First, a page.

On Getting Started
I was lucky enough to start as a reader when horror was a subtle art, and just as lucky to start my career at the point where it turned into big business. So my early reading was people like HG Wells, Conan Doyle, Joseph Payne Brennan, and all those marvellous Pan Books of Horror with their tacky head-in-a-bucket covers and some of the most incredibly well-crafted writing inside.
In the 80s it was people like Stephen King and Peter Straub who led the way for writers like me by taking horror into the mass market. Although I think that Ira Levin was there ahead of them with Rosemary's Baby, and John Farris with The Fury. Along with Thomas Tryon's Harvest Home they'd be my main candidates for the founders of the cycle that played itself out at the end of the 90s – I think horror's back to being a subtle art again, in written form at least.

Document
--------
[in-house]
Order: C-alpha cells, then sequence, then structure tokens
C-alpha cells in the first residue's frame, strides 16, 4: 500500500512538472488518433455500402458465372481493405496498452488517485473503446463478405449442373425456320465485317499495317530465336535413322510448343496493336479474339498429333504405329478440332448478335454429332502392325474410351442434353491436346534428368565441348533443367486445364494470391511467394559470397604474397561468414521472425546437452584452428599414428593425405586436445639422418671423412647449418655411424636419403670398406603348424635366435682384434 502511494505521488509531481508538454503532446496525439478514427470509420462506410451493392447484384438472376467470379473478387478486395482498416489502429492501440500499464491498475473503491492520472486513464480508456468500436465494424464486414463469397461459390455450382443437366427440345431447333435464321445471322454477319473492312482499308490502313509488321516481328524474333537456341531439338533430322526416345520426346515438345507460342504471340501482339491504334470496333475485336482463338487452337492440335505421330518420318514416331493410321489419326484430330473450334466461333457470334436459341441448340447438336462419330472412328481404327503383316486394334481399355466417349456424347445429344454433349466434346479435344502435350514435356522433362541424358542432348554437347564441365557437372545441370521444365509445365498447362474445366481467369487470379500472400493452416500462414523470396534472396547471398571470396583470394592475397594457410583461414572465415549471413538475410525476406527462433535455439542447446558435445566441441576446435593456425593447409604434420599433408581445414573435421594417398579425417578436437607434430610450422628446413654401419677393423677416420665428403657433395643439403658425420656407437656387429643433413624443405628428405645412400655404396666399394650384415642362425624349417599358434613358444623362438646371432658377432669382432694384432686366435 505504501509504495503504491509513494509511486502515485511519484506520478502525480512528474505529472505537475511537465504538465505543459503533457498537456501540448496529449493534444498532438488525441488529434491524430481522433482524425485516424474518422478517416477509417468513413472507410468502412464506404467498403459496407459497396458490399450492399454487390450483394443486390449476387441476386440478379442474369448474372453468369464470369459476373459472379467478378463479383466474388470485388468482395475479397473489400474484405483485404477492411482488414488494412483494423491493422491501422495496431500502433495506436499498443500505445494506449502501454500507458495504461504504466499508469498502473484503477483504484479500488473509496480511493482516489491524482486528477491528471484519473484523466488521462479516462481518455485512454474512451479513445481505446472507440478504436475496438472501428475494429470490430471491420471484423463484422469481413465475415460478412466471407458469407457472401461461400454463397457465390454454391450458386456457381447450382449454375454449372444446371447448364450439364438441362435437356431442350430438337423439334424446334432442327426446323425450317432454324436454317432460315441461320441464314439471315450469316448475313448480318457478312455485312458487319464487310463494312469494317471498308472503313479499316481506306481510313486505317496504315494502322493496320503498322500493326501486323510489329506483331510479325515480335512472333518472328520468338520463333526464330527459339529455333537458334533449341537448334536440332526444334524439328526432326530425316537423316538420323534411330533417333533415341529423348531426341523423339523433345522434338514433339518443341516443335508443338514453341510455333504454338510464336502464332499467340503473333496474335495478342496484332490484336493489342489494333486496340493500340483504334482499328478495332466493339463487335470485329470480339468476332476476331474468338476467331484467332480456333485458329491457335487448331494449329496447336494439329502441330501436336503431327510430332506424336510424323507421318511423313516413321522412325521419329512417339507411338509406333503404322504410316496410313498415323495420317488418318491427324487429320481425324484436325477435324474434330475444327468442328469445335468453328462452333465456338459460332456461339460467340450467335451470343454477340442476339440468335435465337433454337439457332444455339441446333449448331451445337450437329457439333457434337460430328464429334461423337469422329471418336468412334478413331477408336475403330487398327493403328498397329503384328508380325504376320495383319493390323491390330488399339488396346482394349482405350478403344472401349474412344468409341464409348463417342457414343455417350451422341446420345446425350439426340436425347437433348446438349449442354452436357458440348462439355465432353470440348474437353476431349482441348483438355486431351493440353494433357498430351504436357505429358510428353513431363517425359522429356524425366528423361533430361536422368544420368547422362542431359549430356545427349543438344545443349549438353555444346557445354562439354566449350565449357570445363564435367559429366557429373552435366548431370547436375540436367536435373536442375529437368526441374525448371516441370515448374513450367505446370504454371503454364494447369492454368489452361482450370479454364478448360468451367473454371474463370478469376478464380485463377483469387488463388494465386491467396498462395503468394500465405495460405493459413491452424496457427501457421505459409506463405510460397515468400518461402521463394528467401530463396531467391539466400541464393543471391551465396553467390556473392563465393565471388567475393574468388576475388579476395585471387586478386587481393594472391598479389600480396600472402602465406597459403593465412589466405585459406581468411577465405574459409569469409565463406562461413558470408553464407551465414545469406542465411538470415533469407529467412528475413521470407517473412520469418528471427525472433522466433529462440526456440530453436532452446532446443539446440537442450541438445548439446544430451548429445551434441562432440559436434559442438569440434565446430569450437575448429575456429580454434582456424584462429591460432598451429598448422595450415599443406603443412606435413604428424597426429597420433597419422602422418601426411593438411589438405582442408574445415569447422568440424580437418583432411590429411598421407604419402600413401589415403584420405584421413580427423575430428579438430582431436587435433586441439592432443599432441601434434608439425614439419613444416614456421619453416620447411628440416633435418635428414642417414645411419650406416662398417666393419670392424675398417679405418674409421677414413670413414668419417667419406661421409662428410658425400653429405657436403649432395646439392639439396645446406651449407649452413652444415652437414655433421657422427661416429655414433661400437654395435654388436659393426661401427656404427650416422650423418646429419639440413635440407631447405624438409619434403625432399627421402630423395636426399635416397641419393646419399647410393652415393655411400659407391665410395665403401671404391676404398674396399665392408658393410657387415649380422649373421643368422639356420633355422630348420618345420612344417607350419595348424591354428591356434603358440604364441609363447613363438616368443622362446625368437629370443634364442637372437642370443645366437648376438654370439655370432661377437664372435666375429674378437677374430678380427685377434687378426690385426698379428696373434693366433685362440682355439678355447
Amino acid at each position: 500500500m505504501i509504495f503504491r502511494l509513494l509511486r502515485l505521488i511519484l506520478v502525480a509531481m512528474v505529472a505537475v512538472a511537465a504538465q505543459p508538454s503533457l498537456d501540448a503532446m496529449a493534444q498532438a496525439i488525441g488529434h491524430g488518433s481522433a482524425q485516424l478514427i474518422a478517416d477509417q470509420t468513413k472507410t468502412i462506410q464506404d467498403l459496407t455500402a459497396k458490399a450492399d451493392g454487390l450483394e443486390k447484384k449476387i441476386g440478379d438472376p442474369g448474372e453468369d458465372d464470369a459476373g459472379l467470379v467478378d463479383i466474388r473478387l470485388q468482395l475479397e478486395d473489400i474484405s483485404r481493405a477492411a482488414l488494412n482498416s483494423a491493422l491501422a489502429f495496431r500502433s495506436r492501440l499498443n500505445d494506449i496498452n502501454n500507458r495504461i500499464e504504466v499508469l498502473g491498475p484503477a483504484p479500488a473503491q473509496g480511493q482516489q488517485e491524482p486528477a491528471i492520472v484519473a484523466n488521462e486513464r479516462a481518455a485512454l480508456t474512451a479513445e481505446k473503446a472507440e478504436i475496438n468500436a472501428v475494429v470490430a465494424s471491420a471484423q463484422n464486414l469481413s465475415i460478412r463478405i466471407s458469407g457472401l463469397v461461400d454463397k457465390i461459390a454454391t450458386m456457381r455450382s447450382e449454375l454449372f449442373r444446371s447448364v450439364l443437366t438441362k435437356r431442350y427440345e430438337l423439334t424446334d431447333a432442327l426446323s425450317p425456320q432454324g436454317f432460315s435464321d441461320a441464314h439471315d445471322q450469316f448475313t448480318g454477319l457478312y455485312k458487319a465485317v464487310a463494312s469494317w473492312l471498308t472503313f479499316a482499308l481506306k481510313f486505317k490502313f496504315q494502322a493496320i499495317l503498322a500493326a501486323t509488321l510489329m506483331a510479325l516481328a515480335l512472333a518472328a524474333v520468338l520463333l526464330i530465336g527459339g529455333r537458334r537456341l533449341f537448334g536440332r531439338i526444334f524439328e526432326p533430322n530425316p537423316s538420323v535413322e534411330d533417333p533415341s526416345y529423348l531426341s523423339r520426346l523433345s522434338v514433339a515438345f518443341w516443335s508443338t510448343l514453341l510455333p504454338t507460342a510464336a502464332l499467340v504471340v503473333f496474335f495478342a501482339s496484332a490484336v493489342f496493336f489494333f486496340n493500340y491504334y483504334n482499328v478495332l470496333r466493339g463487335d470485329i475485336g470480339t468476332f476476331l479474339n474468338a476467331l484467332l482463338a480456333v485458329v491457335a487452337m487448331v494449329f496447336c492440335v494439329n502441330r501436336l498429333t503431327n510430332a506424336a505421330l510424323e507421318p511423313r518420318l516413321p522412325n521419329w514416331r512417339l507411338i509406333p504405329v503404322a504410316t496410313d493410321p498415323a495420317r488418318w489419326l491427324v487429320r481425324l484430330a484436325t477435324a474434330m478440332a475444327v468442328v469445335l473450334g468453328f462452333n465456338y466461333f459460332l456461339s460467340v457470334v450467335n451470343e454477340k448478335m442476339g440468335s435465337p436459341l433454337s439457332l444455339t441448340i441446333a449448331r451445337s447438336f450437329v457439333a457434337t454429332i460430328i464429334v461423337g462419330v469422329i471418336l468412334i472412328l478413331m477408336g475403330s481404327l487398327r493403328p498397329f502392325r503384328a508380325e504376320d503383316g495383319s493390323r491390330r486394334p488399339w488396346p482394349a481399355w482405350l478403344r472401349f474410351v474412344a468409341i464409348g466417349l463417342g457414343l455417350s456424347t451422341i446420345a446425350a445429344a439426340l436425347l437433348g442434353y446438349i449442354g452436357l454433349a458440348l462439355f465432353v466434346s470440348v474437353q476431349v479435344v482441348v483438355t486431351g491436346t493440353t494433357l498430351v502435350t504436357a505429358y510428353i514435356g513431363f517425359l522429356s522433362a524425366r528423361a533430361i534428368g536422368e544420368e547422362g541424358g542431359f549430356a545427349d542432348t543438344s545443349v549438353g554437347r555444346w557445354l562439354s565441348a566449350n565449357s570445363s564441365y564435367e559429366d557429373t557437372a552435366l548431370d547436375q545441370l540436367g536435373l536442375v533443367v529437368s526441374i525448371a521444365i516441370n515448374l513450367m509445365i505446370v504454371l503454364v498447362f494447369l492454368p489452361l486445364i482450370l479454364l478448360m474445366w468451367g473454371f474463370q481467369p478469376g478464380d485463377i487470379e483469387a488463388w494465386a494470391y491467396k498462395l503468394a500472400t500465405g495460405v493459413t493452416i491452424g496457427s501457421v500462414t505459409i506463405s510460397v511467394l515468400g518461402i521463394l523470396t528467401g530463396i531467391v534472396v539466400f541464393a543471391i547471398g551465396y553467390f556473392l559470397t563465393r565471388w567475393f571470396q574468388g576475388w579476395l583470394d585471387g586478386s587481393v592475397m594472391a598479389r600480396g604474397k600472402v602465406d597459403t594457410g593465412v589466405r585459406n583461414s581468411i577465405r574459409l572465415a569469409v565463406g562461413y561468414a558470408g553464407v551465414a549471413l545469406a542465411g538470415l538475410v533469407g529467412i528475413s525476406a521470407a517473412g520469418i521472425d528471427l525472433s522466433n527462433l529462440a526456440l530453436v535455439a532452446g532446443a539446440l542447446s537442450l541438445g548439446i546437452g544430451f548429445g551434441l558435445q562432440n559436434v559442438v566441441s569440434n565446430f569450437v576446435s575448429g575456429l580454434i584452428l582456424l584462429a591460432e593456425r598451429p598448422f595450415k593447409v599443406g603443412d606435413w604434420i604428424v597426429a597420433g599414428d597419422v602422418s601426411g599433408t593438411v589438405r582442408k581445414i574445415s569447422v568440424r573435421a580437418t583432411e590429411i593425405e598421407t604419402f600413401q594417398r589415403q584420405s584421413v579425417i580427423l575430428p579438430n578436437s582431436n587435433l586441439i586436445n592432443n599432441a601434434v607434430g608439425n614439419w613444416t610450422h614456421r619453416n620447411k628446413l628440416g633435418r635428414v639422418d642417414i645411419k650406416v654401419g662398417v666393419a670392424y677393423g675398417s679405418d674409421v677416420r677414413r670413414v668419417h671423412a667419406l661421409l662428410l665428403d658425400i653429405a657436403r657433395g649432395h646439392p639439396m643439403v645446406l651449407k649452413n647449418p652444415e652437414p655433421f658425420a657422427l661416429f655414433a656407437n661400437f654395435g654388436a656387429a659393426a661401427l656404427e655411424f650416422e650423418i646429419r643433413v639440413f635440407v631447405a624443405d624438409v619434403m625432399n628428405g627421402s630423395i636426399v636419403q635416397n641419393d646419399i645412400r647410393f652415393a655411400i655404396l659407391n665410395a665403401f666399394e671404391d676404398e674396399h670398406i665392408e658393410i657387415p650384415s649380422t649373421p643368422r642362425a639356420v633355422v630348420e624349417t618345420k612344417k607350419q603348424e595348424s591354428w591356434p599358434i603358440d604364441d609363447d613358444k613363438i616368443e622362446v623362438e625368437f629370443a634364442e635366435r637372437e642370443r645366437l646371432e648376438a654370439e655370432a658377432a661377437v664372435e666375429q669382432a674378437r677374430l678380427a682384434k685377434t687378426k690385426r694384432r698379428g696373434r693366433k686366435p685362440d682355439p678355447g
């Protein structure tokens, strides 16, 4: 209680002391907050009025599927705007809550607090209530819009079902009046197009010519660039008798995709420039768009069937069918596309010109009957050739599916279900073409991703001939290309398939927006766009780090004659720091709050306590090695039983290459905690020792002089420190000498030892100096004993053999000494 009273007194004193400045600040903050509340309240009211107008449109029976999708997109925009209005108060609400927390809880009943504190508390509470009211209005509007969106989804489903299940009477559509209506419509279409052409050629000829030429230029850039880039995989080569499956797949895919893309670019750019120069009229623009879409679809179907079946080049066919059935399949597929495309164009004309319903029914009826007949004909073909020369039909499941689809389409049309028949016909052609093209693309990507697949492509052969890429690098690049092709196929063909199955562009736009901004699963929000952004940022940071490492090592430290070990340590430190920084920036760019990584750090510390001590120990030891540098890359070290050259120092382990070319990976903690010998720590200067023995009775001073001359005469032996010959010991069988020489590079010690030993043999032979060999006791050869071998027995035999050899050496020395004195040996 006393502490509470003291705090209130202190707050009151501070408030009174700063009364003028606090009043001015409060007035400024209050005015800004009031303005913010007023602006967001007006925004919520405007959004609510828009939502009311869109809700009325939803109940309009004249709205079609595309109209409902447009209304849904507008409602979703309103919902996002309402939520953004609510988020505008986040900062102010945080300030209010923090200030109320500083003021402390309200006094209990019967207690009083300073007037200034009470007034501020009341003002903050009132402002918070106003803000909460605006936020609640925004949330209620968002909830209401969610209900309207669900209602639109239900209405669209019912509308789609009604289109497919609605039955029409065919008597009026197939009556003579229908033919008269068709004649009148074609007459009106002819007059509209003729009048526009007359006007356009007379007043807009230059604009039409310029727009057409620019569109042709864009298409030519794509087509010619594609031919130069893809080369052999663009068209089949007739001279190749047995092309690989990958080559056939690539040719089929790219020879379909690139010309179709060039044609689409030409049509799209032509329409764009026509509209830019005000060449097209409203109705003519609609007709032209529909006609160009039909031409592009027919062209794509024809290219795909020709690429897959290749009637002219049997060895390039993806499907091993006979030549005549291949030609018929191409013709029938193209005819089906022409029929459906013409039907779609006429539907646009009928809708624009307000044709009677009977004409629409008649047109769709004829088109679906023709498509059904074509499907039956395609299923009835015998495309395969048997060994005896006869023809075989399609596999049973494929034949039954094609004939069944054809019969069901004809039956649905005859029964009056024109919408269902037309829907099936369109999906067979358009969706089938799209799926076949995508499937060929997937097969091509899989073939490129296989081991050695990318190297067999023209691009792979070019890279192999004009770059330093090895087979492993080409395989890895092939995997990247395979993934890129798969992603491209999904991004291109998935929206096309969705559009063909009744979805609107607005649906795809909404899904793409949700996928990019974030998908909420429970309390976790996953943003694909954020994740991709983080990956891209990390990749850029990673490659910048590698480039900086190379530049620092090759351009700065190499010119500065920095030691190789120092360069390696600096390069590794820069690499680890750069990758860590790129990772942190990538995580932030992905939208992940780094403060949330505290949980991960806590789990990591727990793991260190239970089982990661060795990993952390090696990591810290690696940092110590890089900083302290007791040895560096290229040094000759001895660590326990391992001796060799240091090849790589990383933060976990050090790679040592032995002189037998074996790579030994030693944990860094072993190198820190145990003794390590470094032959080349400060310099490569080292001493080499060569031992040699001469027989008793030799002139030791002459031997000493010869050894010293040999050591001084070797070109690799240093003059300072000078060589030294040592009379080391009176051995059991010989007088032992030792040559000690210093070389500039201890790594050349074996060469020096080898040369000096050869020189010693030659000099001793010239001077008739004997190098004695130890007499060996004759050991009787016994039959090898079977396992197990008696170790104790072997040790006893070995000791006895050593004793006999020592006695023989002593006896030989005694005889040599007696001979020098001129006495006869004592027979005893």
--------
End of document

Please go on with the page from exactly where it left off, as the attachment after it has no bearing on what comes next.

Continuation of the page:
On Breaking In
Whatever it is you want to do, chuck yourself at it at whatever level. I was getting my stories rejected from The Wizard when I was nine. If you write fiction, try the small presses. If you want to do something for the screen, get together and make something with friends. At that stage energy matters more than accomplishment – do stuff for the fun of doing it and don't try to ape big-time professionalism with tiny resources, which was one of my early mistakes.
In the case of film, read lots about the industry. And I mean lots, everything from the silents to Weta Workshop. Don't be one of those people who thinks that film history began with George Lucas. Then when it comes to looking for actual work within the industry, have specific goals – set out to be a runner, or an editor's assistant, or whatever. You aren't going to direct or land screenplay work until you've proven yourself, so make a calculated bid for a specific point of entry. And when somebody asks you what in the business you want to do, don't say "Anything" – there's no such job as an Anything.